Contributor, Korn Ferry Institute
This Week in Leadership
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“My goal is to die young as late in life as possible.” That was the credo of the late anthropologist Ashley Montagu, who passed away at the ripe age of 94. One exercise that kept him going so long: he and his wife danced nightly.
Your list of ways to up your odds of staying healthy—or as we like to say, dying young as late in life as possible—no doubt includes eating well, working out, and not smoking. Now you can add to these having a sense of purpose.
The evidence for the life-preserving power of purpose has been mounting for years. In a review of decades of findings, Carol Ryff, a psychologist at the University of Wisconsin and a leading researcher on the topic, rounded up the evidence for purpose as a path to good health.
Ryff specializes in the emotional ingredients of well-being, which include positive relationships, self-acceptance, and the like. But of all these psychological dispositions, the research shows, the strongest predictor of good health and longevity turns out to be having a sense of purpose in your life.
In studies using the medical methodologies deployed by epidemiologists, for example, purpose turns out to be a surprisingly strong inoculation against risks to brain and body in later life. Purpose offers protection against neurological diseases like Alzheimer’s as well as the delay of normal cognitive impairments in attention and memory that even healthy people experience as they advance through the decades. Purpose seems to protect against heart disease and even stroke. And perhaps most unexpectedly, a sense of purpose in life minimizes the chances of someone developing osteoporosis.
It’s no surprise then that having a sense of purpose predicts a longer life. And not just longer, but richer: scientists invoke the Japanese concept of ikigai, which translates as “what makes life worth living.” The longevity benefit has been found true around the world.
The biological advantages from purpose go beyond better habits like eating well and exercise. In fact, some studies have found a sense of purpose has stronger health benefits than these two much-vaunted salutary habits.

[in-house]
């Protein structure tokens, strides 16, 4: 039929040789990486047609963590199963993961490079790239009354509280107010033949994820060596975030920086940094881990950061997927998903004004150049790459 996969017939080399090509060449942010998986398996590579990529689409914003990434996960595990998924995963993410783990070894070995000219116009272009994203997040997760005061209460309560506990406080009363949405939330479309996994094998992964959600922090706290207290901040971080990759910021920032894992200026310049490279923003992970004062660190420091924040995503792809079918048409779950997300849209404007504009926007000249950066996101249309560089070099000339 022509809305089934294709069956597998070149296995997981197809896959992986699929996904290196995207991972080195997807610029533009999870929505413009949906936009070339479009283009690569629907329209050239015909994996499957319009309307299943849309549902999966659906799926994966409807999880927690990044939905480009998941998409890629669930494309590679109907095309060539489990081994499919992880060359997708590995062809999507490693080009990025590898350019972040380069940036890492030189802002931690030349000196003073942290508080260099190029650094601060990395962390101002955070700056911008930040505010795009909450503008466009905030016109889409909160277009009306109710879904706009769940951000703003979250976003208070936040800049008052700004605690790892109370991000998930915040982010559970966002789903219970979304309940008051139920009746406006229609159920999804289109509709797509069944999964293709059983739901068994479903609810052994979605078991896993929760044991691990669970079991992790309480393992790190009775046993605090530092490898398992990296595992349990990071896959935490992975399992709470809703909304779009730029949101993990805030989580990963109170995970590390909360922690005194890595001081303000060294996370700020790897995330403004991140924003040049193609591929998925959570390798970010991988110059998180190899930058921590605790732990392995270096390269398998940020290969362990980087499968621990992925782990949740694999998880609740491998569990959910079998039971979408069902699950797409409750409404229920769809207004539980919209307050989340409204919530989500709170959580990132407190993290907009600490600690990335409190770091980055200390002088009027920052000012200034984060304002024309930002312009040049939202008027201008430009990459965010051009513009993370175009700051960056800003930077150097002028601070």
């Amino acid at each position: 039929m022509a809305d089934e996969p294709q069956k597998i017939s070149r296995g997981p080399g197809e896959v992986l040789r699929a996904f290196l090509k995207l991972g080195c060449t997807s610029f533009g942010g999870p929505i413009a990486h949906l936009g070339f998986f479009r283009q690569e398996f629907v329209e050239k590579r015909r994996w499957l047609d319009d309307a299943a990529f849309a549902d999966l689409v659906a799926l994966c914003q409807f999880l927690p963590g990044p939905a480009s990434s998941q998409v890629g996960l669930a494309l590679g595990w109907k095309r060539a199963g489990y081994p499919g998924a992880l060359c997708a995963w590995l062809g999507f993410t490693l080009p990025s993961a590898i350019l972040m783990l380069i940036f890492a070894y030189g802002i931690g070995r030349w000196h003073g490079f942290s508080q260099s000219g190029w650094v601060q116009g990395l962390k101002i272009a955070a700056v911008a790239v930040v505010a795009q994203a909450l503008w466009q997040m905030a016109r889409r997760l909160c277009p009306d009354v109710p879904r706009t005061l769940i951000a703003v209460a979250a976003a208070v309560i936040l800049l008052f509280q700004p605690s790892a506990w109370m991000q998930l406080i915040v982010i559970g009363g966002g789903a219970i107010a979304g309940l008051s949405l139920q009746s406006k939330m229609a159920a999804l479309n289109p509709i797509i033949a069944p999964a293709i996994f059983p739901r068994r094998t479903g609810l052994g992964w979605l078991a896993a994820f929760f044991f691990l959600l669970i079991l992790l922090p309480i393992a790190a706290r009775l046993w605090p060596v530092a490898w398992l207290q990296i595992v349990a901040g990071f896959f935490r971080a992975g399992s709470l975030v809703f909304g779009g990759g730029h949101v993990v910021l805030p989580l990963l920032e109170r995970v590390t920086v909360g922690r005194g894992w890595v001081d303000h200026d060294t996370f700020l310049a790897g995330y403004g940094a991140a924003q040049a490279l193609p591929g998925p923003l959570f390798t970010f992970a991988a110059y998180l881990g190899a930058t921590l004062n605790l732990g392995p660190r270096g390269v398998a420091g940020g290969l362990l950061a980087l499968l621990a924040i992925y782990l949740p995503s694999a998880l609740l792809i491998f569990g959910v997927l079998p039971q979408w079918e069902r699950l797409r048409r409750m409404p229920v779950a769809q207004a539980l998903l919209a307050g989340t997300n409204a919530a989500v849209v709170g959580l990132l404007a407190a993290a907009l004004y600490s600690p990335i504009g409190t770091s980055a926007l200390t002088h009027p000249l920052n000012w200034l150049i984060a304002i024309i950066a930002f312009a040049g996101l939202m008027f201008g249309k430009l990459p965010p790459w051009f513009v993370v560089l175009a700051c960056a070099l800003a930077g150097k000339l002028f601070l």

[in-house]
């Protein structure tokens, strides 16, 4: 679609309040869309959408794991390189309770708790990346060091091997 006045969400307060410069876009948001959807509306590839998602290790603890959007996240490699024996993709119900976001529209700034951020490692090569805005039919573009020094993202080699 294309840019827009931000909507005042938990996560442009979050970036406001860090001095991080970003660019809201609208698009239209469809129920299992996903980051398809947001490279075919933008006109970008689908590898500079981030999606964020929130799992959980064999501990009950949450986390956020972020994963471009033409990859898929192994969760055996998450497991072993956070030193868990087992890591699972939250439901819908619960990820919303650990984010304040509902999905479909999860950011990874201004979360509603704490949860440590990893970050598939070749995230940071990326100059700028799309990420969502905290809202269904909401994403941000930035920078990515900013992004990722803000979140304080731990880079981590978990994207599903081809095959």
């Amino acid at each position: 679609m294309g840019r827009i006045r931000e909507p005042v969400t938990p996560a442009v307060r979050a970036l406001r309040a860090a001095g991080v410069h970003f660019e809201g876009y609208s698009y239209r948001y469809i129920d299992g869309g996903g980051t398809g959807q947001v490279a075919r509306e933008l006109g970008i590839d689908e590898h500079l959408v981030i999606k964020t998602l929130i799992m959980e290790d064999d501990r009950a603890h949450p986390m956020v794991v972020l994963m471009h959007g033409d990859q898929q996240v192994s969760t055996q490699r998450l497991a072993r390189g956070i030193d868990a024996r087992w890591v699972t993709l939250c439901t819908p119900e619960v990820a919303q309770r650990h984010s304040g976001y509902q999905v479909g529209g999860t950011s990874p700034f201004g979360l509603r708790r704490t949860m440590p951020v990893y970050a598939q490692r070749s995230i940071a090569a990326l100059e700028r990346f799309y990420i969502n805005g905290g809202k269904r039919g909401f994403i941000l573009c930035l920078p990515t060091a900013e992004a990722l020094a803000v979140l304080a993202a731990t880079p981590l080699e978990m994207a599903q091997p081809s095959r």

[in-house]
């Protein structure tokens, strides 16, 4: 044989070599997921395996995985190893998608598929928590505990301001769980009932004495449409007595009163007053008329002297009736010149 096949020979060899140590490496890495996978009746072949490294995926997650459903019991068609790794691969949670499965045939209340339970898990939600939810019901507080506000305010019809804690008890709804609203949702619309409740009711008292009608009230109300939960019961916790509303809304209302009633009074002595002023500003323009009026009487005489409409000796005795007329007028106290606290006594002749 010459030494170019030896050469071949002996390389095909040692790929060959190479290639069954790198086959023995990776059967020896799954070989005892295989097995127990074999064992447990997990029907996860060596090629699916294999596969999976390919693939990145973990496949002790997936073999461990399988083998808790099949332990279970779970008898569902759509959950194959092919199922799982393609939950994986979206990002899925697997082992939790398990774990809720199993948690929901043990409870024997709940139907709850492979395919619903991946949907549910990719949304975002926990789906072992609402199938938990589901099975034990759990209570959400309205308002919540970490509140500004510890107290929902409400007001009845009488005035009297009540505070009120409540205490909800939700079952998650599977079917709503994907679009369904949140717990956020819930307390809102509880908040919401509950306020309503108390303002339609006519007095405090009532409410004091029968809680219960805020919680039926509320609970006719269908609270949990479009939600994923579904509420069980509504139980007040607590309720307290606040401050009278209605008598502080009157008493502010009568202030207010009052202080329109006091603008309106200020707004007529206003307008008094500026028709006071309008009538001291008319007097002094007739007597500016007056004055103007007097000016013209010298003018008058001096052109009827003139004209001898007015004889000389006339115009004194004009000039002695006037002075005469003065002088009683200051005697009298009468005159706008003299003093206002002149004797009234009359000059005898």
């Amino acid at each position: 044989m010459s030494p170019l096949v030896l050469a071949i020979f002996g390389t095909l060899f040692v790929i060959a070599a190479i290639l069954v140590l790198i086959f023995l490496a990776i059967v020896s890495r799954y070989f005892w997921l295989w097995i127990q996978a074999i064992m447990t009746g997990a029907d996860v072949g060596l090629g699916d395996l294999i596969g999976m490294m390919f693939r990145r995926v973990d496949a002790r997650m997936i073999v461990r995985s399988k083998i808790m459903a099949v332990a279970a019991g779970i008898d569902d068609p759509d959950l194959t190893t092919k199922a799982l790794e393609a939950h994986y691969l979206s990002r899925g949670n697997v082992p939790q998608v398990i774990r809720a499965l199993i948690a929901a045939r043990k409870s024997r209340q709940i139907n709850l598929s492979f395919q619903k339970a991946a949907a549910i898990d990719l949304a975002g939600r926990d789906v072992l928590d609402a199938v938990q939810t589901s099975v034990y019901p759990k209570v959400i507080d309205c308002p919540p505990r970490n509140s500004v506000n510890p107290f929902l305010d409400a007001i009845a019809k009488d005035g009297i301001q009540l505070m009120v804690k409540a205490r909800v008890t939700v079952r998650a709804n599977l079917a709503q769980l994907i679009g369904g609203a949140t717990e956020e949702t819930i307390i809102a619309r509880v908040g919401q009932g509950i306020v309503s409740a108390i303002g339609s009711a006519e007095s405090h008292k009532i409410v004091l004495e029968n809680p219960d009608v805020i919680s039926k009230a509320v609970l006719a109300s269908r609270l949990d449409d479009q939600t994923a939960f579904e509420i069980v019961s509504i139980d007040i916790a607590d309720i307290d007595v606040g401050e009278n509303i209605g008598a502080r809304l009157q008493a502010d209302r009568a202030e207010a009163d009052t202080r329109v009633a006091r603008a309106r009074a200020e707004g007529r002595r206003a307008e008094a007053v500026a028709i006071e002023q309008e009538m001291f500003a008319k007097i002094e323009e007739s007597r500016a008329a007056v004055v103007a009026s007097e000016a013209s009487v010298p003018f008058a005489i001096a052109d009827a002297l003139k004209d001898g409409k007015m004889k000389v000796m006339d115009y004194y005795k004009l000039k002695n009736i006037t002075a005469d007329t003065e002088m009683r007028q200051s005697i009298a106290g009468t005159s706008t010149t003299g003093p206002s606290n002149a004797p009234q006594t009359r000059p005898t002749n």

The biological mechanisms at play here are mysteries at present. But the medical studies have turned up some clues. For instance, people with a strong sense of purpose secrete fewer stress hormones than do others under extreme pressure; and they are more stress-resilient, recovering more quickly from upsets. Their genes for chronic inflammation—a causal factor in a host of diseases, from asthma to arthritis and cancer—are less active. Their metabolism better regulates glucose, lessening the risk they will develop diabetes. Their levels of cardiovascular risk factors, like triglycerides and “bad” cholesterol, are lower than expected.
All these biological assets may be a side effect of what Ryff, borrowing from the ancient Greeks, calls eudaimonia, or flourishing. It just may be that having a strong sense of purpose signifies a life that flowers. Studies of folks who flourish reveal payoffs in how their brain operates. Such people, the data shows, have stronger and longer activity in the brain’s reward circuity in response to whatever makes them happy. That brain pattern, other studies show, predicts a person will generate less of the stress hormone cortisol while they sleep—which suggests they will be more “cooled out” during their day.
But amid all this data suggesting that a sense of purpose may be life-extending, there seems to be a paradox: if extending our lives is our main purpose, that may not cut it. A worthwhile purpose focuses us beyond ourselves on a greater good. The health impacts are side effects of this wider lens, not the main point.
So reaching for the best within us and making that a central focus for our lives may be, by the way, life-extending. Salud!